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The proportion of cancer related entries in PubMed has increased considerably

Reyes-Aldasoro, C. C. (2017). The proportion of cancer related entries in PubMed has increased considerably. Paper presented at the 2017 NCRI Conference, 5-8 Nov 2017, Liverpool, UK.


This work explored the presence of Cancer-related publications in PubMed. The database MEDLINE of the United States National Library of Medicine (NLM) and its search engine PubMed ( have grown to include over 26 million entries out of which more than 3 million entries correspond to Cancer, which correspond roughly to 12% of the total entries.

The public database of biomedical literature PubMed was mined systematically using queries with combinations of keywords: Cancer-related, organ, funding and year restrictions. In addition, the relationships with DNA, Computing and Mathematics, were performed to explore the impact of these scientific advances on Cancer Research. All queries and figures were generated with the software platform Matlab® and the files are freely available.

The proportion of Cancer-related entries per year in PubMed has risen from around 6% in 1950 to more than 16% in 2016. This increase is not shared by other conditions such as AIDS, Malaria, Tuberculosis, Diabetes, Cardiovascular, Stroke and Infection some of which have, on the contrary, decreased as a proportion of the total entries per year. Interestingly, the proportion of Cancer-related entries that contain “DNA”, “Computational” or “Mathematical” have increased, which suggests that the impact of these scientific advances on Cancer has been stronger than in other conditions.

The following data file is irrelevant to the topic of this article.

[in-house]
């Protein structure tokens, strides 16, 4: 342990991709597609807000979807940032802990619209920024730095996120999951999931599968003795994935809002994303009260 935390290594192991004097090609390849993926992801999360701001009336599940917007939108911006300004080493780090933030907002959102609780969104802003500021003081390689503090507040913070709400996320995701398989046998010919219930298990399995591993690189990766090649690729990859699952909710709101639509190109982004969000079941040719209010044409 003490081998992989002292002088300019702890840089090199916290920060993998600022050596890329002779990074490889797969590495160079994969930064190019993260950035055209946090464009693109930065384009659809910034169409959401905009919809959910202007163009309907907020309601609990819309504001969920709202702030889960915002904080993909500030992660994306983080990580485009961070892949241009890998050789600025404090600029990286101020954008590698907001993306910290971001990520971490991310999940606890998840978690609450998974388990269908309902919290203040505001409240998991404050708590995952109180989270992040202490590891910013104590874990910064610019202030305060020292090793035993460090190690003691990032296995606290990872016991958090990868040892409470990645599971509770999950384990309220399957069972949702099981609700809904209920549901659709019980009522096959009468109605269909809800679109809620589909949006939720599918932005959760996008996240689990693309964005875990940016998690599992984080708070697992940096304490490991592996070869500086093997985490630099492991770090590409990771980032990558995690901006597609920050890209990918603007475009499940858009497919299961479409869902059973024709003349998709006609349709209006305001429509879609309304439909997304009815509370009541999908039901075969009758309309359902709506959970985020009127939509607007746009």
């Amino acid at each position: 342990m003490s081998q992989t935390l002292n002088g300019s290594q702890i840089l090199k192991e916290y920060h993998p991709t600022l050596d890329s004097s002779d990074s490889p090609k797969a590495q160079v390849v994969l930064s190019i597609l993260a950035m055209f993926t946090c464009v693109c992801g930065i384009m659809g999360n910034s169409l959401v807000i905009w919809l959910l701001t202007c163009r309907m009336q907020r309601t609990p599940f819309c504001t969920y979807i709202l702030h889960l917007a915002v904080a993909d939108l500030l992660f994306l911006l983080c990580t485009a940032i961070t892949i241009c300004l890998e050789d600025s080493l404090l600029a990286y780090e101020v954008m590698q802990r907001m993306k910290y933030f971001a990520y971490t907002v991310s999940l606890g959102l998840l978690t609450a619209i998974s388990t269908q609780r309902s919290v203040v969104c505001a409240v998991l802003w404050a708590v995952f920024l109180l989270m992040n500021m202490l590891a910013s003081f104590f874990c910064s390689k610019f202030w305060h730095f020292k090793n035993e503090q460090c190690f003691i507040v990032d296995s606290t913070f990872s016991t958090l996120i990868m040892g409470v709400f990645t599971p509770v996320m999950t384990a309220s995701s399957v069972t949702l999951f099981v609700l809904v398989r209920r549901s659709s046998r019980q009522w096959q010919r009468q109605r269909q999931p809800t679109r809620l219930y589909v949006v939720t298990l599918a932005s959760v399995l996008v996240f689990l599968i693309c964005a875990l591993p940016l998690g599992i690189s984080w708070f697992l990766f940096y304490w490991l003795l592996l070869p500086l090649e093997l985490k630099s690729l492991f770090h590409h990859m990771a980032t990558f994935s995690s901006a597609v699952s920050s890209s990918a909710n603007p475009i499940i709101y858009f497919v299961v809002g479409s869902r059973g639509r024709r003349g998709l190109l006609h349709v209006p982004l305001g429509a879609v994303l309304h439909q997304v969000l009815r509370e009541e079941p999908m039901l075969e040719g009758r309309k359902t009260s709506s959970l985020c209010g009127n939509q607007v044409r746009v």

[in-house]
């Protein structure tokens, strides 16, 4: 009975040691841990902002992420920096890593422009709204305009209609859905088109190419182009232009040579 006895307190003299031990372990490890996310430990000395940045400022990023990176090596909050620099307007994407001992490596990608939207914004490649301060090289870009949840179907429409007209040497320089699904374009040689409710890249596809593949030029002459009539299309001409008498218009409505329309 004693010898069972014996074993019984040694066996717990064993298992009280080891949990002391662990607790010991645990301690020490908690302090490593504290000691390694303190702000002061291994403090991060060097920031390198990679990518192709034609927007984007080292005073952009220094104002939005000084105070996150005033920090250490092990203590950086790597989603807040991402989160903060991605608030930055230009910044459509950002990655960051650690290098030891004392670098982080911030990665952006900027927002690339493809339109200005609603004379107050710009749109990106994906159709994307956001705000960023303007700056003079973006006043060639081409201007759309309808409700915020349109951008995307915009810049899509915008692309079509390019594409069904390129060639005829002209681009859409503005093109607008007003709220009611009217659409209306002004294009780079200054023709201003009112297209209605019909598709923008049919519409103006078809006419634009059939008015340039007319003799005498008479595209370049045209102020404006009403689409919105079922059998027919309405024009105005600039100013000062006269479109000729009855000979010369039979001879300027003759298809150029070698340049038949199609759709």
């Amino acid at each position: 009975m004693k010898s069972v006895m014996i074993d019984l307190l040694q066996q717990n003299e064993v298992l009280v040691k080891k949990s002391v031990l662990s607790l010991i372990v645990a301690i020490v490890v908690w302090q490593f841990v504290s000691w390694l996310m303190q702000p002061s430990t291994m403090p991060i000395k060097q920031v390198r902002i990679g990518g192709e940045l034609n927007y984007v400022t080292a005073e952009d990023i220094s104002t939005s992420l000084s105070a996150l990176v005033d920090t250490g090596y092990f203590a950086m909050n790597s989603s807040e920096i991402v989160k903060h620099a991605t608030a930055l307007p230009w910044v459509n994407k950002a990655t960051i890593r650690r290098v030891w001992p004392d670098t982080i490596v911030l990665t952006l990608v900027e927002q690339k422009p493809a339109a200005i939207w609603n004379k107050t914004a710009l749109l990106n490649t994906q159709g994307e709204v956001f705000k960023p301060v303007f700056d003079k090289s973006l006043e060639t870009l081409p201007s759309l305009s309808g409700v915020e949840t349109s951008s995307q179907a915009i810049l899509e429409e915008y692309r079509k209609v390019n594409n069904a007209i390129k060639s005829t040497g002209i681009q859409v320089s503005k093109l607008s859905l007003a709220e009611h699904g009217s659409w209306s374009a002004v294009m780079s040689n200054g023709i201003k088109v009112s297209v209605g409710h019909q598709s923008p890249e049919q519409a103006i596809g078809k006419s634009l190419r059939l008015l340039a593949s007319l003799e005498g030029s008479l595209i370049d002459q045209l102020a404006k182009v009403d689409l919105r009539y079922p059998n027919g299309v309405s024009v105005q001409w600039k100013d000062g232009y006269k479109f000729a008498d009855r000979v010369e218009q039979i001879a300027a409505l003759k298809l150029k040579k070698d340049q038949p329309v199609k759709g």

The sharp increase of Cancer Research as testified by the number of entries in PubMed may be due to the strong impact of the scientific advances in the areas of Genetics, Computing and Mathematics, which have had a stronger influence in Cancer than other areas like cardiovascular disease. It is important to highlight that the results obtained with a data mining approach and thus are limited to the presence or absence of the keywords on a single, yet extensive, database.

Publication Type: Conference or Workshop Item (Paper)
Additional Information: Paper presented at the 2017 NCRI Cancer Conference, 5-8 November, Liverpool, UK
Departments: School of Science & Technology > Engineering
School of Science & Technology > Computer Science > giCentre
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